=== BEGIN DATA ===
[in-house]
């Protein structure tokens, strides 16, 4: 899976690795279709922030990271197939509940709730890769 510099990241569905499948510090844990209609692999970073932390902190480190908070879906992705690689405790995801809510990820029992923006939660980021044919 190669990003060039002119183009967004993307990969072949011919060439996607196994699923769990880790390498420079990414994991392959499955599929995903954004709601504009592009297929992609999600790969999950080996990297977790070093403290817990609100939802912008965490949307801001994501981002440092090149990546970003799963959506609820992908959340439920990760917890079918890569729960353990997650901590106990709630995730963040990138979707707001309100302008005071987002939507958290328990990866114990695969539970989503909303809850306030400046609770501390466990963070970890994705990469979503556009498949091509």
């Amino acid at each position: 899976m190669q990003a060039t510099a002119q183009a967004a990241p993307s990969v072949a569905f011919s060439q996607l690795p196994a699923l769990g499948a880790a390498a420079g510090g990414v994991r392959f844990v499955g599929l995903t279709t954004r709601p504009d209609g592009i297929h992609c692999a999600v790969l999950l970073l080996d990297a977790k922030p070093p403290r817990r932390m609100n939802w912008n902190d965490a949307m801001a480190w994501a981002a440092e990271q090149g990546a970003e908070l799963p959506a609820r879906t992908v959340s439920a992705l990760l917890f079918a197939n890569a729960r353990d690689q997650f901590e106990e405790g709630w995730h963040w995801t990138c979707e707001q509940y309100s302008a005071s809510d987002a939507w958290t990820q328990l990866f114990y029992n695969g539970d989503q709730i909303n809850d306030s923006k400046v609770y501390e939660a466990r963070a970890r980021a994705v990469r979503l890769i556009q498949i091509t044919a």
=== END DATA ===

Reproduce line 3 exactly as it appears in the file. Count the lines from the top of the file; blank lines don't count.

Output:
């Amino acid at each position: 899976m190669q990003a060039t510099a002119q183009a967004a990241p993307s990969v072949a569905f011919s060439q996607l690795p196994a699923l769990g499948a880790a390498a420079g510090g990414v994991r392959f844990v499955g599929l995903t279709t954004r709601p504009d209609g592009i297929h992609c692999a999600v790969l999950l970073l080996d990297a977790k922030p070093p403290r817990r932390m609100n939802w912008n902190d965490a949307m801001a480190w994501a981002a440092e990271q090149g990546a970003e908070l799963p959506a609820r879906t992908v959340s439920a992705l990760l917890f079918a197939n890569a729960r353990d690689q997650f901590e106990e405790g709630w995730h963040w995801t990138c979707e707001q509940y309100s302008a005071s809510d987002a939507w958290t990820q328990l990866f114990y029992n695969g539970d989503q709730i909303n809850d306030s923006k400046v609770y501390e939660a466990r963070a970890r980021a994705v990469r979503l890769i556009q498949i091509t044919a």